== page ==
[…]

In an era of widespread conscription, any male of fighting age was a potential soldier. Generals worried that able-bodied foreigners deported to their home countries on one day might show up on the battlefield the next, further discouraging any desire to make distinctions between civilians and combatants. Internees knew that compared to life in the trenches, a concentration camp offered relative safety, but internment had its own price. Even where they had spent decades as part of a community, foreigners’ businesses were ransacked or shuttered, or their assets seized by governments. Internees were not soldiers, but instead a new kind of low-grade hostage. Not expected to fight or die, they only endured.

Boko Haram’s relentless attacks against individuals tied to the Kanuri establishment demonstrate its antipathy toward the northeast’s existing hierarchy. In areas it has captured, Boko Haram has allegedly seized the property of local notables and allocated it among its followers. The contours of a vicious class struggle within Kanuri society are readily evident.

In addition to the northeastern elites, Boko Haram’s worldview is at odds with rural Kanuri communities. Salafism – both its peaceful and violent varieties – remains primarily an urban phenomenon in Nigeria’s northeast. Cities tend to have a higher concentration of youths bereft of established kinship networks and therefore attracted to the universalist message espoused by Islamic revivalists. Conversely, the countryside serves as a bastion of traditionalism, with many Muslims practicing syncretic forms of Islam that incorporate elements of indigenous religions.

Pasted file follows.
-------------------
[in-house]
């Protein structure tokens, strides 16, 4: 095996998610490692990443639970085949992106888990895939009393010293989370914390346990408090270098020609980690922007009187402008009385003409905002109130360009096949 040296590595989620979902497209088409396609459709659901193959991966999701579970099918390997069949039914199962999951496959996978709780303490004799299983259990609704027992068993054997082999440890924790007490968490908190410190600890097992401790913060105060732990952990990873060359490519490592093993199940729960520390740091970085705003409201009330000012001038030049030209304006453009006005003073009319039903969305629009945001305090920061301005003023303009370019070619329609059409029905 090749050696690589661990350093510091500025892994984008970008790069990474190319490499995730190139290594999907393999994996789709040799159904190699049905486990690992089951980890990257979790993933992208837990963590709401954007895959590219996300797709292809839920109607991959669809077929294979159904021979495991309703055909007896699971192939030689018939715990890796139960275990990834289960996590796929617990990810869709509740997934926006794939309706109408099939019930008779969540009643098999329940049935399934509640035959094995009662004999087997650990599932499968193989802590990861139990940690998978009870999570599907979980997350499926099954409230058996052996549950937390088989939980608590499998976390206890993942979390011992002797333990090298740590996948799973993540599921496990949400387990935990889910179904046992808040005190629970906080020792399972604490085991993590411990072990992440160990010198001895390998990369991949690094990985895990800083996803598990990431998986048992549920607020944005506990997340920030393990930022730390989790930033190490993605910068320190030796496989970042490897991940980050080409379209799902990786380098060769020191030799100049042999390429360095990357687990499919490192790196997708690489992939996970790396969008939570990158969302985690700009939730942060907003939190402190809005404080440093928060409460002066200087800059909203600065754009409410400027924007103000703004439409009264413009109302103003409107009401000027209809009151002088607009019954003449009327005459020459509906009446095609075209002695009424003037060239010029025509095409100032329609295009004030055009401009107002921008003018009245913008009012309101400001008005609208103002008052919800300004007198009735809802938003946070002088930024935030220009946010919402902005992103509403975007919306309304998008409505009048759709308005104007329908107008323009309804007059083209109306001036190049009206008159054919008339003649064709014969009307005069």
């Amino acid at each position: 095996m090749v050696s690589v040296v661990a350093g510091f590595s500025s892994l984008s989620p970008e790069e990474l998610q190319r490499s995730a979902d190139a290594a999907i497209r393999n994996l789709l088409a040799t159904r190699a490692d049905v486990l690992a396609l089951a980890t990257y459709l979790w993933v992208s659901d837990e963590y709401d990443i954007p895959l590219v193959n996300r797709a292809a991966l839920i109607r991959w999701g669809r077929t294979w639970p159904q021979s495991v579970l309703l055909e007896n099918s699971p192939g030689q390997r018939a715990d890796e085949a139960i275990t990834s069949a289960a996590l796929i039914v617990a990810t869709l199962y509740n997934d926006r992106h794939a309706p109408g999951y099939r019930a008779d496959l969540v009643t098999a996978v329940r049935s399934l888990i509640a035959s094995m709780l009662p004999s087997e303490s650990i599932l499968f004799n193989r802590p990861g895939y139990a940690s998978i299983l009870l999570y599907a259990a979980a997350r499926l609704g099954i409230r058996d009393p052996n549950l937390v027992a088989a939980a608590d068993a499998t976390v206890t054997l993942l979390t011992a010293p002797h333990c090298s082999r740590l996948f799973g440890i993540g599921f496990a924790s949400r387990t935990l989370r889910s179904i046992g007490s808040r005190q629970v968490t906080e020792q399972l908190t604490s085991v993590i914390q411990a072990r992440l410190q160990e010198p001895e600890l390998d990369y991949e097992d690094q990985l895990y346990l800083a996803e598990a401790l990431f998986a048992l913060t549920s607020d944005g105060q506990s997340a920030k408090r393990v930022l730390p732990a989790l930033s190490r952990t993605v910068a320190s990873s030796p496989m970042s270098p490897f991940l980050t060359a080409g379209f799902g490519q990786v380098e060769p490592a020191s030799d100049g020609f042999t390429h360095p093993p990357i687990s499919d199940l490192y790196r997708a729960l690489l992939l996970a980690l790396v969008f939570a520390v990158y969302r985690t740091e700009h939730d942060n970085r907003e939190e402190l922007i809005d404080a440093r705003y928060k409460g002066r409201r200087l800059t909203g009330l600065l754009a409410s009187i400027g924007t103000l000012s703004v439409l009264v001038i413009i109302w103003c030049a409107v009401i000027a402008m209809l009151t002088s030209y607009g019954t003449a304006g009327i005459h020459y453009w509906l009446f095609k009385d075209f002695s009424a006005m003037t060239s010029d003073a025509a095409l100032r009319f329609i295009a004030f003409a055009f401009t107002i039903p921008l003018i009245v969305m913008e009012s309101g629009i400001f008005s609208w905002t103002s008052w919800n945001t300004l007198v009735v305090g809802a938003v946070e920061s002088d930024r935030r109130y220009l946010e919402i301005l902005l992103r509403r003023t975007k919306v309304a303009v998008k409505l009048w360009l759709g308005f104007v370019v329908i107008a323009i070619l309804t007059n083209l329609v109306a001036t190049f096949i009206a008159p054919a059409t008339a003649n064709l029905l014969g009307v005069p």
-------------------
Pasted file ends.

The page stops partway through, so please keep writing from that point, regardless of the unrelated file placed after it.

Boko Haram’s transition to a largely rural-based insurgency has placed the Salafi-jihadi movement in an operational environment where the majority of inhabitants regard it as an alien interloper. Rather than adjust its messaging to appeal toward the wary peasantry, Boko Haram appears to have elected to pursue a strategy of armed coercion in order to secure local compliance. This approach helps account for the surge in civilian fatalities as well as Boko Haram’s seemingly growing reliance on conscription and monetary compensation to replenish its ranks.

Weekend Reading

Read a few links to celebrate Arizona’s statehood, Frederick Douglass’ birthday, or the latest Hallmark holiday:

Not only do we bend the natural world to mathematics and science, then, but we also bend mathematics and science to political ends as well. No calendar is innocent, no temporal system is neutral…